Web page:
Saturday, August 30, 2008

Cricket and redemption in Joseph O'Neill's Netherland

Cricket and life are two very different things, but often to lovers of the game they seem the same, or at least to inhabit a continuous plane of existence. The contest of bat and ball seems a smaller version of the great game of life; the variability of pitches, weather and match situation a symptom of the workings of chance in all human affairs; the effort to impose oneself on the rectangle of brown within the circle of green emblematic in some mysterious but compelling way of the human condition in general. "For what was an innings if not a singular opportunity to face down, by dint of effort and skill and mastery, the variable world?" asks Hans van den Broek, the stoical and embattled protagonist of Joseph O'Neill's Netherland, and we see immediately what Hans means. Indeed, Hans is totally adrift in the larger "variable world", and for a brief period cricket is his only means of hanging on at the crease on the pitch of life.
O'Neill's novel, his third, has its home in the scattered cricket fields of New York, one of cricket's earliest centres (as one character in the book points out, the first international cricket match was played between the USA and Canada in Manhattan the mid-nineteenth century). Although Hans is a Dutchman married to an Englishwoman, his work in banking has brought him to New York, where very soon he begins to inhabit "the nativity New York encourages even its most fleeting visitor to imagine for himself".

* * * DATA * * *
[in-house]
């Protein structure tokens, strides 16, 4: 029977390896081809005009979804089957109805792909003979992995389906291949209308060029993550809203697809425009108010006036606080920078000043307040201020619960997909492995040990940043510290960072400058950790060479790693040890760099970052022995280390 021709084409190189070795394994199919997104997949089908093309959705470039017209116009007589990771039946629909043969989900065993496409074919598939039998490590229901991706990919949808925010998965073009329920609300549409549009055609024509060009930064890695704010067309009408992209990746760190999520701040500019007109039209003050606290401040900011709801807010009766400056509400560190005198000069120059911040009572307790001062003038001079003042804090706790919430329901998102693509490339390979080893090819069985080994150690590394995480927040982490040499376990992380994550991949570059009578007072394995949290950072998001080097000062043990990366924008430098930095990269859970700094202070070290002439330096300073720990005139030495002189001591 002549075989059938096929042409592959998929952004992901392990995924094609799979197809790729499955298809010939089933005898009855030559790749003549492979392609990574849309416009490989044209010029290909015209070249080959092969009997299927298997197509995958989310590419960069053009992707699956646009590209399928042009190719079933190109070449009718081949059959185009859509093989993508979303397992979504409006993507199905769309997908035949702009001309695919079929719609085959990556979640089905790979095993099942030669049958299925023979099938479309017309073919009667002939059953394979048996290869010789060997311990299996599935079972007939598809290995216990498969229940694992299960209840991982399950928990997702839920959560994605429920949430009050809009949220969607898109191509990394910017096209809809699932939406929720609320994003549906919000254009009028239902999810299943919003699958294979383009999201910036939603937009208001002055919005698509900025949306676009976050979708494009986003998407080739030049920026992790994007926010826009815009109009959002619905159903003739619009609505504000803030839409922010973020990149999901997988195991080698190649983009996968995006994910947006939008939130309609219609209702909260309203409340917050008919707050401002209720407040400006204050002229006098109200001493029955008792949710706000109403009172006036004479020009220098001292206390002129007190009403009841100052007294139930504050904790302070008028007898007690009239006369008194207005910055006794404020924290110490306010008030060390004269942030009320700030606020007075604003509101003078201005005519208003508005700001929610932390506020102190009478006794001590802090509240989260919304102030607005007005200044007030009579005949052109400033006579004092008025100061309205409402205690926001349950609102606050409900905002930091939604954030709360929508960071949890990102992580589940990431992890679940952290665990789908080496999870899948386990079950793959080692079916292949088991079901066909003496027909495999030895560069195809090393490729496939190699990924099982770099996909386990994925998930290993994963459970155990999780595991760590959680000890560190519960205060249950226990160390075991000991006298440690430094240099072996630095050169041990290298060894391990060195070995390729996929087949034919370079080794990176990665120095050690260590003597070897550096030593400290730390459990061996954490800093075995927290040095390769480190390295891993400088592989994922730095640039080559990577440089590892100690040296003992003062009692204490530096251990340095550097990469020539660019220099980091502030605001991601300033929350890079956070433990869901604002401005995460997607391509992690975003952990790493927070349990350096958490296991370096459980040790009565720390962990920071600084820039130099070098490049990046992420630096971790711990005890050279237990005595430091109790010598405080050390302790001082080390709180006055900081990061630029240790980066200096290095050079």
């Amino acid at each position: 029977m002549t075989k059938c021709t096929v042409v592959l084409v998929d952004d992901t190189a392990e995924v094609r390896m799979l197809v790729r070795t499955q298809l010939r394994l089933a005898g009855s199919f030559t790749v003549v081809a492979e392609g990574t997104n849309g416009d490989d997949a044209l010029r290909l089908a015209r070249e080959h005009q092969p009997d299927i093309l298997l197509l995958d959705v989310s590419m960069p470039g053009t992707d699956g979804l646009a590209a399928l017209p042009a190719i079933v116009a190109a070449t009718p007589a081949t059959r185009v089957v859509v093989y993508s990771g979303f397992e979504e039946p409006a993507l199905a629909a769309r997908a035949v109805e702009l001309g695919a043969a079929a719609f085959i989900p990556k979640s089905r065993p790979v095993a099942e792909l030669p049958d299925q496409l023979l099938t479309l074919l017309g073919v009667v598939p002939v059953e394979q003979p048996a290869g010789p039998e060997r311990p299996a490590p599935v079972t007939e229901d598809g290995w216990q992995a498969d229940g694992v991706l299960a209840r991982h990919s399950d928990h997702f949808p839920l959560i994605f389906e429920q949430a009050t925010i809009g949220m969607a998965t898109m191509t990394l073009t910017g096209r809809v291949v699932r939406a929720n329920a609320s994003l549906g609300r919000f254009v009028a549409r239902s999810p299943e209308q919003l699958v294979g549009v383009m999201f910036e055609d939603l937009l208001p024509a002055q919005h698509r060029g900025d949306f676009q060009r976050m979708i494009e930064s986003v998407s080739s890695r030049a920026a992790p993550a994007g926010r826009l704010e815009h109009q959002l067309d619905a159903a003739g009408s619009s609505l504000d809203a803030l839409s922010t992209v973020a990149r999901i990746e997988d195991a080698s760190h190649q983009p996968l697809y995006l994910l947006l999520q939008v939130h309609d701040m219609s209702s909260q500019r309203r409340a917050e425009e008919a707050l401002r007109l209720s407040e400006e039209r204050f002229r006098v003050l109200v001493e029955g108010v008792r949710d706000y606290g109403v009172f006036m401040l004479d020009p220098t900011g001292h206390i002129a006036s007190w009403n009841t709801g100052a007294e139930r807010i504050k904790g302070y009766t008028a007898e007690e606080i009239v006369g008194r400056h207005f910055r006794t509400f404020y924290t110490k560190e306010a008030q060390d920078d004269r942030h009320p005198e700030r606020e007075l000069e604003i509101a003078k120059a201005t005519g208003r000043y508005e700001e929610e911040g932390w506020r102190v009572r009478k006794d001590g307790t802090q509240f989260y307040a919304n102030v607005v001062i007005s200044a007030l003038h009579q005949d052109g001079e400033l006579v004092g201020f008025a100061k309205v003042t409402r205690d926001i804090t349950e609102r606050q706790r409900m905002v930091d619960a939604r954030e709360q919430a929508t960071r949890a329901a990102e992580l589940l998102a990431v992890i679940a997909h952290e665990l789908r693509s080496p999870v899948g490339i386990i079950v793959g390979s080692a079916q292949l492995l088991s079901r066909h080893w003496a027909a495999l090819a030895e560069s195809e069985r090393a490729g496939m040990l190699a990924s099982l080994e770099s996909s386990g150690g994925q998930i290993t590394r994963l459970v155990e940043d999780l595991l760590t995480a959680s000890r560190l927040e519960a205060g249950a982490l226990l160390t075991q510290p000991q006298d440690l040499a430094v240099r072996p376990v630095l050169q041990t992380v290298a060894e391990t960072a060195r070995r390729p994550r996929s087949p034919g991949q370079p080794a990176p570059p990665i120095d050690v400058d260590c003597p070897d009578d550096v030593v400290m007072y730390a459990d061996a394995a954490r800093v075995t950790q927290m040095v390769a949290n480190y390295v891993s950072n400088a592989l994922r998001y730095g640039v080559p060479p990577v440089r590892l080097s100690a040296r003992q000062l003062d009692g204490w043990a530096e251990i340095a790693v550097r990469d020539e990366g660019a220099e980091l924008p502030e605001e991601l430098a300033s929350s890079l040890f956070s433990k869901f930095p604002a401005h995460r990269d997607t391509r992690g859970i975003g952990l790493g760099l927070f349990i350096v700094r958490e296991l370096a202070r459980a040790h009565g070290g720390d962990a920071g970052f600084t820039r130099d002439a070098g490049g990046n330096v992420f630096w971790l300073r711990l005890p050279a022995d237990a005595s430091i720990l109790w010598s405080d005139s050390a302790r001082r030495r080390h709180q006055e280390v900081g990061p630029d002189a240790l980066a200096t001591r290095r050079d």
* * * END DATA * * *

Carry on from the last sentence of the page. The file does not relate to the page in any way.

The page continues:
But soon Hans's world begins to collapse around him. His wife Rachel feels their marriage is unsatisfactory, and wishes to move back to London with their young son, Jake. Hans is unable to dissuade Rachel and, ever the one to take the blame for a shared crisis, is left with a great burden of rejection and failure. A family man, he is now cut loose from all his moorings. His arc is a classic trope in the American novel, that of the limping and defeated loser struggling with his intransigent nature in an environment of exuberance, optimism, and self-reinvention. Hans shares many similarities, for instance, with Tommy Wilhelm, the protagonist of Saul Bellow's great short novel Seize The Day. Both live in hotels, both are estranged from their wives and torn from their children, and both are, "to anyone who could be bothered to pay attention, noticeably lost" (this is from O'Neill).